Stagecoach Growth in Stagecoach has some residents concerned about a natural catastrophe such as a wildfire.
To mitigate those concerns, a group of Stagecoach officials is in the process of developing a Stagecoach Area Community Wildfire Protection Plan, which outlines how the area would handle a major wildfire.
The second public meeting regarding the plan is from 7 to 9 p.m. Tuesday at Stagecoach Fire Station No. 1.
C.D. Johnson, who lives in Stagecoach, was disappointed in how few residents turned out for a preliminary meeting in February.
"I think it's imperative other Stagecoach residents and property owners attend these meetings because we need ideas and a more diverse representation," he said.
Chris Zuschlag, a Stagecoach resident and Oak Creek Fire Protection District board member, said lack of representation could equal lack of protection in the future.
"I want to stress that the core group of people behind the (fire plan) can put this together, but without your input, your home or your property might not be included in protected areas," he said.
The protection plan is a joint effort of local, state and federal officials to create a plan that would protect certain designated areas in case of a major wildfire. The plan also would address wildfire response capability, protection of homes, watersheds, wildlife habitats and open space. The plan will include areas of Lynx Pass, Stagecoach Reservoir, Bureau of Land Management property, Green Mountain Ridge and Morrison Creek drainage area.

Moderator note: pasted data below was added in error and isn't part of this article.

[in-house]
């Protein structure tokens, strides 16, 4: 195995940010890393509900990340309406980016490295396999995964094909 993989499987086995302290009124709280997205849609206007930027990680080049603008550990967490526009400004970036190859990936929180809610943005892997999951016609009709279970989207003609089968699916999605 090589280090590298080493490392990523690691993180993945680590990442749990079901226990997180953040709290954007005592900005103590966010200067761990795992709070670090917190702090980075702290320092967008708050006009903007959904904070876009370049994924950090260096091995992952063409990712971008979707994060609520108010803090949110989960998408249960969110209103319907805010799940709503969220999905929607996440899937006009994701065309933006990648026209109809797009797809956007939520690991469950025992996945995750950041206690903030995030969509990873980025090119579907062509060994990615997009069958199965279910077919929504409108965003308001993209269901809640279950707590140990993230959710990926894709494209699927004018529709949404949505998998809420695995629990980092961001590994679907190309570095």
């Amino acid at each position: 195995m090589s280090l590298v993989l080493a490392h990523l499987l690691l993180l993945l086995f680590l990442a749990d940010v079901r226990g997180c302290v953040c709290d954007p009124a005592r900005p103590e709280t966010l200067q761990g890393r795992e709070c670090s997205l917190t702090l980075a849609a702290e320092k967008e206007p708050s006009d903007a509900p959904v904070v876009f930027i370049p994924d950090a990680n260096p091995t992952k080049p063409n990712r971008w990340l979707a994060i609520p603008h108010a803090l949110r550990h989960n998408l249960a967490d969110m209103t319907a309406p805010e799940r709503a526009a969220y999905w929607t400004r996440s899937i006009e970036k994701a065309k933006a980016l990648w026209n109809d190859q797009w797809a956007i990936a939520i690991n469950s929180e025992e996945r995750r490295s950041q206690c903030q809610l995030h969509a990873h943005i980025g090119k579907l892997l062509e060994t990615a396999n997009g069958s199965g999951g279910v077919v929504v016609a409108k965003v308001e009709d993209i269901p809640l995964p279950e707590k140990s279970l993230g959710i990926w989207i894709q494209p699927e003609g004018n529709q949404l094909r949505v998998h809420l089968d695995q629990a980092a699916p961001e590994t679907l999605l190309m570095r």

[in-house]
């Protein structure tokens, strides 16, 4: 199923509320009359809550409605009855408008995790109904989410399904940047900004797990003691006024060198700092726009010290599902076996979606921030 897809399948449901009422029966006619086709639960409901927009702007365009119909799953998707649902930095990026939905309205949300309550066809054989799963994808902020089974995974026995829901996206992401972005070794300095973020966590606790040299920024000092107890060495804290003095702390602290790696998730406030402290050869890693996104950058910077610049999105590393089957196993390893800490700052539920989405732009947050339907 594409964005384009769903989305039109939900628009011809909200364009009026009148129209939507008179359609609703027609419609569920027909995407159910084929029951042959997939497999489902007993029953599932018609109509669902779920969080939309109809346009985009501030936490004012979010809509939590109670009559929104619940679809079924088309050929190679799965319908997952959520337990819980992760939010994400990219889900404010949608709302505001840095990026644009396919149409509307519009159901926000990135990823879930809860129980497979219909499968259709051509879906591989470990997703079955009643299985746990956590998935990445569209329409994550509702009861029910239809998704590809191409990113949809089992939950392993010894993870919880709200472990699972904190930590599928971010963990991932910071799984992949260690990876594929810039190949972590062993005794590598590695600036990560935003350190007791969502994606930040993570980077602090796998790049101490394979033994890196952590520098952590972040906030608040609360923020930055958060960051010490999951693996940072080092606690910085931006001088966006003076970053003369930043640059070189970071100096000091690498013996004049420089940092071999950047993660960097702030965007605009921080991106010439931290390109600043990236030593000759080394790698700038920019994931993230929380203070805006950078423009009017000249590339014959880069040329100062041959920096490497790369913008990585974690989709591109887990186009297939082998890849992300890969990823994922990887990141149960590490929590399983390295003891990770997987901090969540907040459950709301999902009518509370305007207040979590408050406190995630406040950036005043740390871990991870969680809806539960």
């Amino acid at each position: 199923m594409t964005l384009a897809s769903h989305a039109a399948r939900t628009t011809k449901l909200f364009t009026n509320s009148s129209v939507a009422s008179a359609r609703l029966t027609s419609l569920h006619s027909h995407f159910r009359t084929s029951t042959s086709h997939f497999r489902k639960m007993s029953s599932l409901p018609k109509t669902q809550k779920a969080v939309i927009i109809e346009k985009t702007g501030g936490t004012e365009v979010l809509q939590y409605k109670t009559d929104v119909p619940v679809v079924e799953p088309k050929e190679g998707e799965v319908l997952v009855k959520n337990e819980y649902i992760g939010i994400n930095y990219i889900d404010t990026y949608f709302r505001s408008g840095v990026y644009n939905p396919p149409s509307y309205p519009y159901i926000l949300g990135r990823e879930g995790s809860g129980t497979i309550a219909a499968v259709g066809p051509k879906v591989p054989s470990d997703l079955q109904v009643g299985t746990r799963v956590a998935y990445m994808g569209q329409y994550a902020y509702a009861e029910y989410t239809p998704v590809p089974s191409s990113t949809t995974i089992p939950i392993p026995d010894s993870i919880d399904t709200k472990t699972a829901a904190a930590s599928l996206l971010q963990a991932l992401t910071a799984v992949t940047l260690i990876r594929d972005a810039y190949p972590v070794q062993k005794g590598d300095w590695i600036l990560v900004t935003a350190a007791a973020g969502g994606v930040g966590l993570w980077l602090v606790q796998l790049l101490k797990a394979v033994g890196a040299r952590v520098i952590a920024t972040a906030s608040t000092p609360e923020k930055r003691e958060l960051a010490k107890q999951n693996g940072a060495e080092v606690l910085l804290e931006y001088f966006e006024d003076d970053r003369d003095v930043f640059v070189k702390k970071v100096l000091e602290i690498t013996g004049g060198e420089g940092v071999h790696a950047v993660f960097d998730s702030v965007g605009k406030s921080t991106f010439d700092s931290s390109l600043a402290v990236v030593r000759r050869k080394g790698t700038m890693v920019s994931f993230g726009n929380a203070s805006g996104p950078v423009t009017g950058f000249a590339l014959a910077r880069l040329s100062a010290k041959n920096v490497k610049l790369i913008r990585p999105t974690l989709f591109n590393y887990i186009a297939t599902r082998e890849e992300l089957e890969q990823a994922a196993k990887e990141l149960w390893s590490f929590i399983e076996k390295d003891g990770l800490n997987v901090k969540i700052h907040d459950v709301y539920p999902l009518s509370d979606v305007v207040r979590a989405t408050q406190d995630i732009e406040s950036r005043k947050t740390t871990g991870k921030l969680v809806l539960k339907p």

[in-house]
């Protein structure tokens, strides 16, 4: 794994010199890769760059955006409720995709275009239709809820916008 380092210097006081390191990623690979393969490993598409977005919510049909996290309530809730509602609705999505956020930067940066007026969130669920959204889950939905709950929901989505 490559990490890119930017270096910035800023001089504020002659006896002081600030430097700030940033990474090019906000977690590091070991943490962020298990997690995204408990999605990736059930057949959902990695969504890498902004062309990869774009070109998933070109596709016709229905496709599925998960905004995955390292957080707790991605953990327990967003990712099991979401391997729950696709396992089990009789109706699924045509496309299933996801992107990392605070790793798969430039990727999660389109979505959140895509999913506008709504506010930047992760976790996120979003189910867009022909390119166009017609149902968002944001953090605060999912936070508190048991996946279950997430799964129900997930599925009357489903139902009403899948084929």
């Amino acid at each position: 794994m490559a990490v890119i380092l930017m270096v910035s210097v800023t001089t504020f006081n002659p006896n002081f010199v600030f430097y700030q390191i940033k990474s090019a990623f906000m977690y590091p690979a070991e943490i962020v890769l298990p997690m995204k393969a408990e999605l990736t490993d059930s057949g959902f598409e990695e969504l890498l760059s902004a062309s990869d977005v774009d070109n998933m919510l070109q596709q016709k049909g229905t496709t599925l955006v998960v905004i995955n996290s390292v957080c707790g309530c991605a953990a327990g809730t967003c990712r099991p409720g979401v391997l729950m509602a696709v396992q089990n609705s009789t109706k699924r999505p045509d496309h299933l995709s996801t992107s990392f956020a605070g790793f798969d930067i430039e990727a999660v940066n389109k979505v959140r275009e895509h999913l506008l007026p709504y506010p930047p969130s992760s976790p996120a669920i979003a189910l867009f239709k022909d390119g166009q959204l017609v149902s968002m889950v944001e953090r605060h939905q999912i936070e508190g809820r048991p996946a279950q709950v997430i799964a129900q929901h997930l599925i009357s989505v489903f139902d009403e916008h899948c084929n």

Johnson said drafting such a plan "sooner rather than later" is crucial because so many new homes are being built in the area.
"The massive growth we've seen in the last two years has made it important for us to look at what's coming up next," he said. "We're going to be seeing more and more building permits that are coming down the line, things we weren't dealing with two years ago."
In 2006, 54 new homes were built in Stagecoach. Routt County planning officials estimate if growth continues at the current pace, as many as 637 or more new homes could dot the map by 2010.
"By showing up, your concerns will be addressed," Zuschlag said. "We really want the community to come together and get this plan in place so that if there is a fire we aren't wasting time trying to figure who's going to do what and go where."
Tuesday's meeting is the second in a series of six meetings designed to define and draft the protection plan. For more information, call Zuschlag at 846-2528.
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